The next day, during arts & crafts I talked to the girl who was sleeping in the top bunk. Her name was Emily. Knowing that she had similar feelings, I felt comfortable talking with her. We became fast friends. As the summer progressed, we bonded over countless bonfires, going down the slide and everything in between. My summer got better the more time I spent adjusting to the camp life. As time passed, my confidence grew, and I was able to make more friends.
Fast forward seven weeks, all of our duffle bags were packed, and we were in sleeping bags for our last night together as a bunk. I was no longer crying under my covers, rather I was crying with my best friends in the middle of the bunk. We were all extremely heartbroken to leave each other. The next morning, we said our goodbyes, exchanged e-mails and went our different ways. During the next ten months apart from each other, we counted down the days until we would finally be together again as a bunk. The following summer, we all reunited at camp. I was back at my home away from home. I no longer had the same uneasiness that I felt the first night last summer. I knew I would be okay with my best friends at my side to help me.
I never expected to leave my first year of sleepaway camp with new best friends. To this day, my entire bunk and I are still friends and reminisce about our first year together. Looking back, I realized how scared I was to show my true, raw emotions. Now as an adult, I am more readily able to share my feelings. From this friendship I learned that you are never alone. I have dealt with some major commitment issues throughout my life. As cliché as it sounds, I really would not know where I would be without Nine years later, as a counselor at the same camp, I help campers overcome the negative emotions I experienced. I always keep a tissue box next to my bunk bed for anyone else that may need it.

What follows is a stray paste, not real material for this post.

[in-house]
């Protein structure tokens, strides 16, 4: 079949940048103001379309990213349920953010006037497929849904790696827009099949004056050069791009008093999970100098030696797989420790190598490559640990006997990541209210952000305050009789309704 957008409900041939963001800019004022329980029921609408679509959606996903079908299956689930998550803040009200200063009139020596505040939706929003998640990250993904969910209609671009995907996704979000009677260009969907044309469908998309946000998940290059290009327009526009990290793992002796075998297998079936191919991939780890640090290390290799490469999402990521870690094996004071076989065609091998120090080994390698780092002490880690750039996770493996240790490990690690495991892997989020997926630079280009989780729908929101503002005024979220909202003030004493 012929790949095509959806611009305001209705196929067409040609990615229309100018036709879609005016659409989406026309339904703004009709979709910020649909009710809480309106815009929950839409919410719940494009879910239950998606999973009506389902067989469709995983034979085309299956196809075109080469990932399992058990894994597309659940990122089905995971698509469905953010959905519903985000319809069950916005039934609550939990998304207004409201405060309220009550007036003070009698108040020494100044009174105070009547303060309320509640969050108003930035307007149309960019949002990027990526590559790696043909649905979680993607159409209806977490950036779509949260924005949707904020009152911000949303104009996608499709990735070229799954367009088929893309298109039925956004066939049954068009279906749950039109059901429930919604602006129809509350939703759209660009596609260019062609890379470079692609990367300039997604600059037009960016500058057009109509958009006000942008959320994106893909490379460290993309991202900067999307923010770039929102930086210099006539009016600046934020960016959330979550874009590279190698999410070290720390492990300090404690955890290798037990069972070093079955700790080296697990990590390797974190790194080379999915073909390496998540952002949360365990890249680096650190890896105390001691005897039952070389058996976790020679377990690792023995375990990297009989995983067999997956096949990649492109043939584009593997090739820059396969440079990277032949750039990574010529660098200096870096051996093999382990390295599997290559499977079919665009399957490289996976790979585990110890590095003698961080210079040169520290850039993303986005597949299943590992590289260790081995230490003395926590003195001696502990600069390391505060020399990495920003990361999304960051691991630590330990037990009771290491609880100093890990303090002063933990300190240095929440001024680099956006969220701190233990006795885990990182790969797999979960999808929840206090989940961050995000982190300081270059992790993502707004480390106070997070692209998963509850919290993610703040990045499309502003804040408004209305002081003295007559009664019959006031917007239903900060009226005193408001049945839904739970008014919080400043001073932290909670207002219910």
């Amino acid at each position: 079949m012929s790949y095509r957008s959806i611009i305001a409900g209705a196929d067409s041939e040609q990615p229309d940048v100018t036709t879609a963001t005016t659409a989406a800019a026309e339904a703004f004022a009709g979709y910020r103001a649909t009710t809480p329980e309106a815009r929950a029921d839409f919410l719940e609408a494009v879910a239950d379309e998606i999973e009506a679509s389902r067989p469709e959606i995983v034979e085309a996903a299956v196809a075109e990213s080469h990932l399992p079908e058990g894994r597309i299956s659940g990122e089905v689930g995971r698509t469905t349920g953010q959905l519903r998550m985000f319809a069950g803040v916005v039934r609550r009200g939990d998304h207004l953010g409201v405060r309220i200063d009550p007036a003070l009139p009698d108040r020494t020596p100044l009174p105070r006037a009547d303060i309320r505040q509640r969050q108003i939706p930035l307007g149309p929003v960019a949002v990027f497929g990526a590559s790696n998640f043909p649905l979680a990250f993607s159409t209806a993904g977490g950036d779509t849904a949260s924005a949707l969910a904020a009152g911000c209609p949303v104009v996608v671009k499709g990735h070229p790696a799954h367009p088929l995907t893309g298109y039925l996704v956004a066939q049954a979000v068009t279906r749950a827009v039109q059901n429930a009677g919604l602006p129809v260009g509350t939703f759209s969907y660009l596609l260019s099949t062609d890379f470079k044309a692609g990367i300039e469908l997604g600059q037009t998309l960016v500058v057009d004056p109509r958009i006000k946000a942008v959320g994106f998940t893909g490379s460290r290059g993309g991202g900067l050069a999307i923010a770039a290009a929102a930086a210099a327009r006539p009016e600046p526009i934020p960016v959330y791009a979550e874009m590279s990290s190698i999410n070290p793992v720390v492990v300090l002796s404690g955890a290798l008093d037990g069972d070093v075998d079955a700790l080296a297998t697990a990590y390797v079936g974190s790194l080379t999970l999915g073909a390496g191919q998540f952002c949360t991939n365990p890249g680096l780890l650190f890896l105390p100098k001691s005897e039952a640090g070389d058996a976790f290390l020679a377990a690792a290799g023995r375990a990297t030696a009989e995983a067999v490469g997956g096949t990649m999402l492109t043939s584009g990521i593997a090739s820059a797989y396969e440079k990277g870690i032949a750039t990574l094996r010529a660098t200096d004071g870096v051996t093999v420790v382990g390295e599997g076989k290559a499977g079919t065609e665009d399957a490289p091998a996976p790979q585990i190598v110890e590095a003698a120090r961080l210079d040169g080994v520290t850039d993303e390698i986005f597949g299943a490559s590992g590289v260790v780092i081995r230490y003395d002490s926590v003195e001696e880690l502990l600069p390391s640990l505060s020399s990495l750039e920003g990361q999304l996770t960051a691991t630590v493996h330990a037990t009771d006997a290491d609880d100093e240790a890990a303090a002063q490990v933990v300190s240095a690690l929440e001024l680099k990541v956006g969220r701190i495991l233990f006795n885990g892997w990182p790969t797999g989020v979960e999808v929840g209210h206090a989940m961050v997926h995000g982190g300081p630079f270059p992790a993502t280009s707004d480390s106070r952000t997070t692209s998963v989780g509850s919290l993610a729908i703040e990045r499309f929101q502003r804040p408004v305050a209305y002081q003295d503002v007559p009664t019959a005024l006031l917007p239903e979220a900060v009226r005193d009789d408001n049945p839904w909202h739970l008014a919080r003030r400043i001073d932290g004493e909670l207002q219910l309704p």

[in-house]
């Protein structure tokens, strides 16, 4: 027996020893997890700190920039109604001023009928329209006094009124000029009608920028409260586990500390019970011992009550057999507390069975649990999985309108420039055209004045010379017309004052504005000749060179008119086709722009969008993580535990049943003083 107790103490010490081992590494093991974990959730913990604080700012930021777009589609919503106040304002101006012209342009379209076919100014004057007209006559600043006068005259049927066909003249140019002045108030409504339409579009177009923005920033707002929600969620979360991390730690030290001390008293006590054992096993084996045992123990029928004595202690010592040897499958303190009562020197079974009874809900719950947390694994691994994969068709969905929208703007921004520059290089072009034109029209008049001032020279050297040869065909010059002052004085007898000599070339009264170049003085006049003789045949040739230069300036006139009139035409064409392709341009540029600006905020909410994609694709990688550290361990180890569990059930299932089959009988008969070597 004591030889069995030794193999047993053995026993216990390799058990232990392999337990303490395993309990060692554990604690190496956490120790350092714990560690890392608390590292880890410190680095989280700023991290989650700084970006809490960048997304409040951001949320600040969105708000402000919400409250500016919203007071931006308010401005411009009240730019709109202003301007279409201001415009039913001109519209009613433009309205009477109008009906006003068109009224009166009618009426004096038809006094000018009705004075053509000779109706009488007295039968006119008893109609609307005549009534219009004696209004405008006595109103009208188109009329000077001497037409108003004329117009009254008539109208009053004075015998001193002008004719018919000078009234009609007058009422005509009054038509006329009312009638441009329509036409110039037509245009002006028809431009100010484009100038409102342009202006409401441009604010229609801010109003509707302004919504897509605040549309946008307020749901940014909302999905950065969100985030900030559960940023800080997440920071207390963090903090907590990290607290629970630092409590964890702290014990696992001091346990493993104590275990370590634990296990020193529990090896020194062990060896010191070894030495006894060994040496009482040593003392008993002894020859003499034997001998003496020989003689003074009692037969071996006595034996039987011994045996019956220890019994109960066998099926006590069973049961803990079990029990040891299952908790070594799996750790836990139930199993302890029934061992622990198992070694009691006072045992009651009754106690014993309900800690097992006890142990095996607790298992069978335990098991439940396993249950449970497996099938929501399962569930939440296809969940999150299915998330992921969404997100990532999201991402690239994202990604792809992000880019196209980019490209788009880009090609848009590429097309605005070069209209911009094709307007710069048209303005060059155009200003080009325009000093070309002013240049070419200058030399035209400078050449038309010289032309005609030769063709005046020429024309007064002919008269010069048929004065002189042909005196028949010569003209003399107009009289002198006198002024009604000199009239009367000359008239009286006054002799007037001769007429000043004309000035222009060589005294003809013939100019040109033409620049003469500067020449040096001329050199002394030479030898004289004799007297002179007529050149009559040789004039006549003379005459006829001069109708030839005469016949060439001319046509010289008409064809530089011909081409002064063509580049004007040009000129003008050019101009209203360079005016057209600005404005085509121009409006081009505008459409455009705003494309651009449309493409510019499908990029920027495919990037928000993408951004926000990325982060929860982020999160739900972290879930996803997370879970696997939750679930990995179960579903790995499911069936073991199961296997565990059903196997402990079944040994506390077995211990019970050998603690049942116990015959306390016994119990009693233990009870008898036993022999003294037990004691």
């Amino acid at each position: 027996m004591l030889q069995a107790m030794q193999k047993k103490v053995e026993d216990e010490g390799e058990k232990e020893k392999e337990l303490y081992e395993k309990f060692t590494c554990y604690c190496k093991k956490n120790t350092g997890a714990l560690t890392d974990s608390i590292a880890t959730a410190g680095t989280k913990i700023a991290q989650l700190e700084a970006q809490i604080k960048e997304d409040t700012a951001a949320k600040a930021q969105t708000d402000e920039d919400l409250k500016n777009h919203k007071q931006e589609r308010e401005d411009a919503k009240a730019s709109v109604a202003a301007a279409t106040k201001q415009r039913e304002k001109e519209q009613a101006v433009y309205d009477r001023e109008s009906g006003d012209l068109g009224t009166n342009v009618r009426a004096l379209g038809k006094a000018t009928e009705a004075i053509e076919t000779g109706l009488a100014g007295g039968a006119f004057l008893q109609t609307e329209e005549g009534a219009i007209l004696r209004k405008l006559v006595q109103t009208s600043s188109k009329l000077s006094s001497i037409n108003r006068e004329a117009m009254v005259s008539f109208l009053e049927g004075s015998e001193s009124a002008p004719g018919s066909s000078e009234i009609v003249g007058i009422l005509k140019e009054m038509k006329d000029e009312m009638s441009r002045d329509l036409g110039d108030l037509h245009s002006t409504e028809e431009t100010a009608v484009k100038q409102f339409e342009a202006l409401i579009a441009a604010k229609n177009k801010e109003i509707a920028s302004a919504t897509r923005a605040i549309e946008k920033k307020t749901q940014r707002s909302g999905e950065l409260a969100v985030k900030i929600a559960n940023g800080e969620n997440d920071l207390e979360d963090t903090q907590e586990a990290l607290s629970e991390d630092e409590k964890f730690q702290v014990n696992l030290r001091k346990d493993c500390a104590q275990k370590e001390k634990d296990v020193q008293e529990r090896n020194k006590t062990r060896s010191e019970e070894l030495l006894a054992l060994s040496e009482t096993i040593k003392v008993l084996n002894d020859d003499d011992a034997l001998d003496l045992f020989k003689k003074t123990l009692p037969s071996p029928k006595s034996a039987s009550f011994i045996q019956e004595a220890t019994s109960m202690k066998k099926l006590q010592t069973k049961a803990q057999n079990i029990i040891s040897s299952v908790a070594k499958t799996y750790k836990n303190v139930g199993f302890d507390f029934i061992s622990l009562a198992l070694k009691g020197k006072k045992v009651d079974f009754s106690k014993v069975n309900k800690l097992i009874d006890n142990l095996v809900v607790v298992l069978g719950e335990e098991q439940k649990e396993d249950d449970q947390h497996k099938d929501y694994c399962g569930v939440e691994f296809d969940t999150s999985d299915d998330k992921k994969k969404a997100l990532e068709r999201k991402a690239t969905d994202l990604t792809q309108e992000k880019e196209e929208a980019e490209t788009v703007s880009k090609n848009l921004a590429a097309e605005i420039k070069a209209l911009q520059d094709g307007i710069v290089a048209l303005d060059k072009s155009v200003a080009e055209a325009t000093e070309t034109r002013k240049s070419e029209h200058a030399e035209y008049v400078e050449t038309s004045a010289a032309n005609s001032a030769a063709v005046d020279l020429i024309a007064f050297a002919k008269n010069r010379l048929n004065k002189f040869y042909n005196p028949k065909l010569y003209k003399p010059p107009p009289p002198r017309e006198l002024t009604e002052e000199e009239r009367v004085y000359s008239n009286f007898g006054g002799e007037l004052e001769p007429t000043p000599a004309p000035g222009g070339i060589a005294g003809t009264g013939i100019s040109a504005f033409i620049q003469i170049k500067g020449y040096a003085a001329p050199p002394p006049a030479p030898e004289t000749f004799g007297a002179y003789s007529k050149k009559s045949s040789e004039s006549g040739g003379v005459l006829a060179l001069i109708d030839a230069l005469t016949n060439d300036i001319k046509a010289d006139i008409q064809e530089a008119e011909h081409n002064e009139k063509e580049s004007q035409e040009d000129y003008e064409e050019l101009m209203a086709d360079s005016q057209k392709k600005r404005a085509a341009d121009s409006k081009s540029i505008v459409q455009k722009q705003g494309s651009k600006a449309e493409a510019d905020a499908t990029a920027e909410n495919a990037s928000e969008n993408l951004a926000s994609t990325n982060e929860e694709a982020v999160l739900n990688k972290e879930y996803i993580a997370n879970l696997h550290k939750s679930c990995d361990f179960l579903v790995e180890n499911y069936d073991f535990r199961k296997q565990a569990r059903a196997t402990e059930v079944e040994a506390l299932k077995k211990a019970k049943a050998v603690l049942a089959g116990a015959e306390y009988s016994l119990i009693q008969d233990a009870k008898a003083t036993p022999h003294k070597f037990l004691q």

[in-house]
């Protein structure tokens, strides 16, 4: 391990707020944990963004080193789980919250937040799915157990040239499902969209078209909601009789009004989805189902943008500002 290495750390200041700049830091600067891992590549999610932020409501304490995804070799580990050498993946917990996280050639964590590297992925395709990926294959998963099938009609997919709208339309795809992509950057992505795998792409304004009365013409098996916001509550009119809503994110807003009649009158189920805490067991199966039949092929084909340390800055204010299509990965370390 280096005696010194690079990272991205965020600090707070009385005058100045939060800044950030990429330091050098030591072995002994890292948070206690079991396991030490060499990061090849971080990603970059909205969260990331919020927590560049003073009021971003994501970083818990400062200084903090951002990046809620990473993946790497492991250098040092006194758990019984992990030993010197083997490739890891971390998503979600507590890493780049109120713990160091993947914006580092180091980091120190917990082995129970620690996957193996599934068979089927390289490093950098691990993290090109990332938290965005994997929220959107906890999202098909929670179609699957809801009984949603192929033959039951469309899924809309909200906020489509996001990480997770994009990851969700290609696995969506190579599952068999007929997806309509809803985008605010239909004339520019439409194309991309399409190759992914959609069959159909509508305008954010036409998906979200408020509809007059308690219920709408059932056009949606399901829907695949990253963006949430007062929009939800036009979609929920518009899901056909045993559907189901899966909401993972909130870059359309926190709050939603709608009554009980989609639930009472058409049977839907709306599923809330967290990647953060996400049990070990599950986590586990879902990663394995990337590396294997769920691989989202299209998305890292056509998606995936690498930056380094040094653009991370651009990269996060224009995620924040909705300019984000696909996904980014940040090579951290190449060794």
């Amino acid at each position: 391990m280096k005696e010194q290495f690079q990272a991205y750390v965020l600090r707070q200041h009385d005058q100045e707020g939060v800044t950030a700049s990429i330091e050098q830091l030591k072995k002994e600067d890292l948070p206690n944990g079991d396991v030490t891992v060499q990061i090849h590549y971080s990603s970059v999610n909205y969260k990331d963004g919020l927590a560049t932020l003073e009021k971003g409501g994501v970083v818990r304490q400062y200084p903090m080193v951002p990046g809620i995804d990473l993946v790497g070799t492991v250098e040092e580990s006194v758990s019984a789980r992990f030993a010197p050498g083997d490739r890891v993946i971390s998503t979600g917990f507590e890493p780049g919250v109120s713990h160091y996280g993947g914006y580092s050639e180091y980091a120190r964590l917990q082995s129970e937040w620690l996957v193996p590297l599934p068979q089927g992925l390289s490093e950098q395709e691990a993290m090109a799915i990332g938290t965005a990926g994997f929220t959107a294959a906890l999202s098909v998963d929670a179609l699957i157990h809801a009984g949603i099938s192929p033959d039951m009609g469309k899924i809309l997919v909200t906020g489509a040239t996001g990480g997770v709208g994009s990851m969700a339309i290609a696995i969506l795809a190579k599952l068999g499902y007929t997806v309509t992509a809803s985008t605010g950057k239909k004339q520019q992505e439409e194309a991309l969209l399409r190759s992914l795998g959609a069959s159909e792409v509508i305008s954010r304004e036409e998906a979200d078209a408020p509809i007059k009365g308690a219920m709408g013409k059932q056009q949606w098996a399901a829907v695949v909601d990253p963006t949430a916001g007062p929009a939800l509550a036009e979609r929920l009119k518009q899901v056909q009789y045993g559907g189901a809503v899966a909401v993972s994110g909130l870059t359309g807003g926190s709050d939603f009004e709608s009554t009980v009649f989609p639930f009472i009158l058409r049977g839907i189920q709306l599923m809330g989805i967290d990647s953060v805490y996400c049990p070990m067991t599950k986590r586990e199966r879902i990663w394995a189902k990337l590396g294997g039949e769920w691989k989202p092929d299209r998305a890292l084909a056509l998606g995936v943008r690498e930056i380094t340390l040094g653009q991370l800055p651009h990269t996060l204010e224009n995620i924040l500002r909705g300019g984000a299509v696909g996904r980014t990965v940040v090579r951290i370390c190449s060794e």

I felt (and still feel) extremely fortunate to have the opportunity to experience sleepaway camp. I know that a large handful of kids (and a lot of my friends, in fact) were not allowed or were not able to go to sleep away camp for many reasons. I feel bad for those people because they were unable to learn the things I did at camp. The skills and lessons you are taught through experience at camp are the ones you are unable to learn in a classroom setting. Camp truly molded me into the person I am today. My friends would describe me as empathetic, loving, kind-hearted and a great listener. I believe that because I went to sleep away as a little girl, I could now as a counselor help my campers go through the same things I did when I were in their shoes. I learned how to be independent and a leader.
The first year you can be a counselor you are around the age of 16. When I was a camper, I did not realize how young my counselors actually were and the amount of responsibility they had to take on at a young age. But now, as a counselor myself I know the level of responsibility I hold. Because I went to camp, I felt more mature than others at my school. But I see this as a positive thing. Sure, counselors are always there to help but for the most part you are on your own at camp.
I have always dreamed of becoming an elementary teacher and having my own classroom. I envision my students getting off the bus, giving them high fives as they eagerly enter my comfortable and welcoming classroom. After becoming a counselor, I could really imagine myself being a role model for my future students. Hopefully, the next time I see my mom cry will be when her picture on the first day of school being a teacher.